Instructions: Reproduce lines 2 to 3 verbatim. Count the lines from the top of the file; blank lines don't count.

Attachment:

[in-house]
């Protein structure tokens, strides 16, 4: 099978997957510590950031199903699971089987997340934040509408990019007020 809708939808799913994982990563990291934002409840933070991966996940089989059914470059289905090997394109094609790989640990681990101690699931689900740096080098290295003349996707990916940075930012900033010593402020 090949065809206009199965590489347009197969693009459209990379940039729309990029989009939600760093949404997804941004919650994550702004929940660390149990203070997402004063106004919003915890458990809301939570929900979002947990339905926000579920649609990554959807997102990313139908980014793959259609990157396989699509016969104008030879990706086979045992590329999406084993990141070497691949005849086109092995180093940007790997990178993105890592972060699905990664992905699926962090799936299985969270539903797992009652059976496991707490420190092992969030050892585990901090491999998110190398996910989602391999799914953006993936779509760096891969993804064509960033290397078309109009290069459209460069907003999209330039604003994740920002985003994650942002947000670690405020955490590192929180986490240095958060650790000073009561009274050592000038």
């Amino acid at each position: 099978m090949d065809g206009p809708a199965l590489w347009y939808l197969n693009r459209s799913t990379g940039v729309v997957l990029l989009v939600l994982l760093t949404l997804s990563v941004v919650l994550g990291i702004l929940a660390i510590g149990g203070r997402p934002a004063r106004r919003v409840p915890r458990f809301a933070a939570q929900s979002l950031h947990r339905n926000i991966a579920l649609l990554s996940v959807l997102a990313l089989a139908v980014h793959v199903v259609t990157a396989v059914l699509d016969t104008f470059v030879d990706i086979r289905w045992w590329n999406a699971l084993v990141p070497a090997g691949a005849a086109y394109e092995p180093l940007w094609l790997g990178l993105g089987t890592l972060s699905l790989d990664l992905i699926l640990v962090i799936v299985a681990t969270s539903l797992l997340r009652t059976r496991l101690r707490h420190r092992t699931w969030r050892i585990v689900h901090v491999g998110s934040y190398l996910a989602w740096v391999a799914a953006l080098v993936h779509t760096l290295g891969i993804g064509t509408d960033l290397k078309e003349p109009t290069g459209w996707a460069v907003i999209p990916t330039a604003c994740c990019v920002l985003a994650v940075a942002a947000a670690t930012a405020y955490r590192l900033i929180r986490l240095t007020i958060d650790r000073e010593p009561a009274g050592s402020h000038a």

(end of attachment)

């Protein structure tokens, strides 16, 4: 099978997957510590950031199903699971089987997340934040509408990019007020 809708939808799913994982990563990291934002409840933070991966996940089989059914470059289905090997394109094609790989640990681990101690699931689900740096080098290295003349996707990916940075930012900033010593402020 090949065809206009199965590489347009197969693009459209990379940039729309990029989009939600760093949404997804941004919650994550702004929940660390149990203070997402004063106004919003915890458990809301939570929900979002947990339905926000579920649609990554959807997102990313139908980014793959259609990157396989699509016969104008030879990706086979045992590329999406084993990141070497691949005849086109092995180093940007790997990178993105890592972060699905990664992905699926962090799936299985969270539903797992009652059976496991707490420190092992969030050892585990901090491999998110190398996910989602391999799914953006993936779509760096891969993804064509960033290397078309109009290069459209460069907003999209330039604003994740920002985003994650942002947000670690405020955490590192929180986490240095958060650790000073009561009274050592000038």
């Amino acid at each position: 099978m090949d065809g206009p809708a199965l590489w347009y939808l197969n693009r459209s799913t990379g940039v729309v997957l990029l989009v939600l994982l760093t949404l997804s990563v941004v919650l994550g990291i702004l929940a660390i510590g149990g203070r997402p934002a004063r106004r919003v409840p915890r458990f809301a933070a939570q929900s979002l950031h947990r339905n926000i991966a579920l649609l990554s996940v959807l997102a990313l089989a139908v980014h793959v199903v259609t990157a396989v059914l699509d016969t104008f470059v030879d990706i086979r289905w045992w590329n999406a699971l084993v990141p070497a090997g691949a005849a086109y394109e092995p180093l940007w094609l790997g990178l993105g089987t890592l972060s699905l790989d990664l992905i699926l640990v962090i799936v299985a681990t969270s539903l797992l997340r009652t059976r496991l101690r707490h420190r092992t699931w969030r050892i585990v689900h901090v491999g998110s934040y190398l996910a989602w740096v391999a799914a953006l080098v993936h779509t760096l290295g891969i993804g064509t509408d960033l290397k078309e003349p109009t290069g459209w996707a460069v907003i999209p990916t330039a604003c994740c990019v920002l985003a994650v940075a942002a947000a670690t930012a405020y955490r590192l900033i929180r986490l240095t007020i958060d650790r000073e010593p009561a009274g050592s402020h000038a």